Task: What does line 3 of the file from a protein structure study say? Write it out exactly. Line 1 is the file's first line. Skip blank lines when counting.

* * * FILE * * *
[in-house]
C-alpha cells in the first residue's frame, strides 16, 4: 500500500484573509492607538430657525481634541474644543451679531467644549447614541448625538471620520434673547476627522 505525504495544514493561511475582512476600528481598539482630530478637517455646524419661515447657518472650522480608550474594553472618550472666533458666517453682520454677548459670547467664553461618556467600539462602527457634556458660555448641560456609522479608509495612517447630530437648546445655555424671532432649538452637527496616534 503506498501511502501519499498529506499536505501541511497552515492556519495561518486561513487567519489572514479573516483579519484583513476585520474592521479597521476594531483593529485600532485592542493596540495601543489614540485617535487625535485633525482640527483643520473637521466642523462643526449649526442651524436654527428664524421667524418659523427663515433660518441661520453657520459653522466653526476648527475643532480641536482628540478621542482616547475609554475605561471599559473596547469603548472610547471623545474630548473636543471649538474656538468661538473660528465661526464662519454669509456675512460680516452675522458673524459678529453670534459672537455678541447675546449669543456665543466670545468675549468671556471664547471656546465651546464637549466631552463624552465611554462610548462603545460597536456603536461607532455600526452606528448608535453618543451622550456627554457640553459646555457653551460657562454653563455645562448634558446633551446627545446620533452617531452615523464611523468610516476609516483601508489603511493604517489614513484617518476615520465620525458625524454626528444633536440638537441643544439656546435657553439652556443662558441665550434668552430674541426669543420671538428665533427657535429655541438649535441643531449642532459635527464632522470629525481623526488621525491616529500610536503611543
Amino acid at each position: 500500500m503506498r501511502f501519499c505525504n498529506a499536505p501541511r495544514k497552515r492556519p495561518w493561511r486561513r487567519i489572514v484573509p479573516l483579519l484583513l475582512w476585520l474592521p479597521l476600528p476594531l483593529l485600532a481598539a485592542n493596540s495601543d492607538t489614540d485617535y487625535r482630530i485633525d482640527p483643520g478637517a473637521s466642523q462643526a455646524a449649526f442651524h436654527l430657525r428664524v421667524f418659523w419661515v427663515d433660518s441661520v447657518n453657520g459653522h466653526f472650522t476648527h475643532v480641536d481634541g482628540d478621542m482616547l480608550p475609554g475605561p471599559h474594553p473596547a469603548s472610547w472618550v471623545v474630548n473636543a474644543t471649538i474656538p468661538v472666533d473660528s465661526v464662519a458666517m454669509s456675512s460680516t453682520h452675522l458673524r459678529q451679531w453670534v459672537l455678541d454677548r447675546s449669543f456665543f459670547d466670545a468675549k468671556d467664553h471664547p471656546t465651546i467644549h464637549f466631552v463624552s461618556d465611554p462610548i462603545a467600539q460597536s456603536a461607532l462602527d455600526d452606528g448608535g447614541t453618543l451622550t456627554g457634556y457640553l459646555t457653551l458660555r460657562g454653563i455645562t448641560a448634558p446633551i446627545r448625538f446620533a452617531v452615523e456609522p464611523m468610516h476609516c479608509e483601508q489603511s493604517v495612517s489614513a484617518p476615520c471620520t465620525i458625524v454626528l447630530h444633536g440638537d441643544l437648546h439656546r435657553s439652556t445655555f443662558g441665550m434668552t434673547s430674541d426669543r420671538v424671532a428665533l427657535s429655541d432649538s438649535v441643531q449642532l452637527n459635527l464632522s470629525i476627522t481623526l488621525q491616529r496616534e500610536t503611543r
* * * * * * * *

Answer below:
Amino acid at each position: 500500500m503506498r501511502f501519499c505525504n498529506a499536505p501541511r495544514k497552515r492556519p495561518w493561511r486561513r487567519i489572514v484573509p479573516l483579519l484583513l475582512w476585520l474592521p479597521l476600528p476594531l483593529l485600532a481598539a485592542n493596540s495601543d492607538t489614540d485617535y487625535r482630530i485633525d482640527p483643520g478637517a473637521s466642523q462643526a455646524a449649526f442651524h436654527l430657525r428664524v421667524f418659523w419661515v427663515d433660518s441661520v447657518n453657520g459653522h466653526f472650522t476648527h475643532v480641536d481634541g482628540d478621542m482616547l480608550p475609554g475605561p471599559h474594553p473596547a469603548s472610547w472618550v471623545v474630548n473636543a474644543t471649538i474656538p468661538v472666533d473660528s465661526v464662519a458666517m454669509s456675512s460680516t453682520h452675522l458673524r459678529q451679531w453670534v459672537l455678541d454677548r447675546s449669543f456665543f459670547d466670545a468675549k468671556d467664553h471664547p471656546t465651546i467644549h464637549f466631552v463624552s461618556d465611554p462610548i462603545a467600539q460597536s456603536a461607532l462602527d455600526d452606528g448608535g447614541t453618543l451622550t456627554g457634556y457640553l459646555t457653551l458660555r460657562g454653563i455645562t448641560a448634558p446633551i446627545r448625538f446620533a452617531v452615523e456609522p464611523m468610516h476609516c479608509e483601508q489603511s493604517v495612517s489614513a484617518p476615520c471620520t465620525i458625524v454626528l447630530h444633536g440638537d441643544l437648546h439656546r435657553s439652556t445655555f443662558g441665550m434668552t434673547s430674541d426669543r420671538v424671532a428665533l427657535s429655541d432649538s438649535v441643531q449642532l452637527n459635527l464632522s470629525i476627522t481623526l488621525q491616529r496616534e500610536t503611543r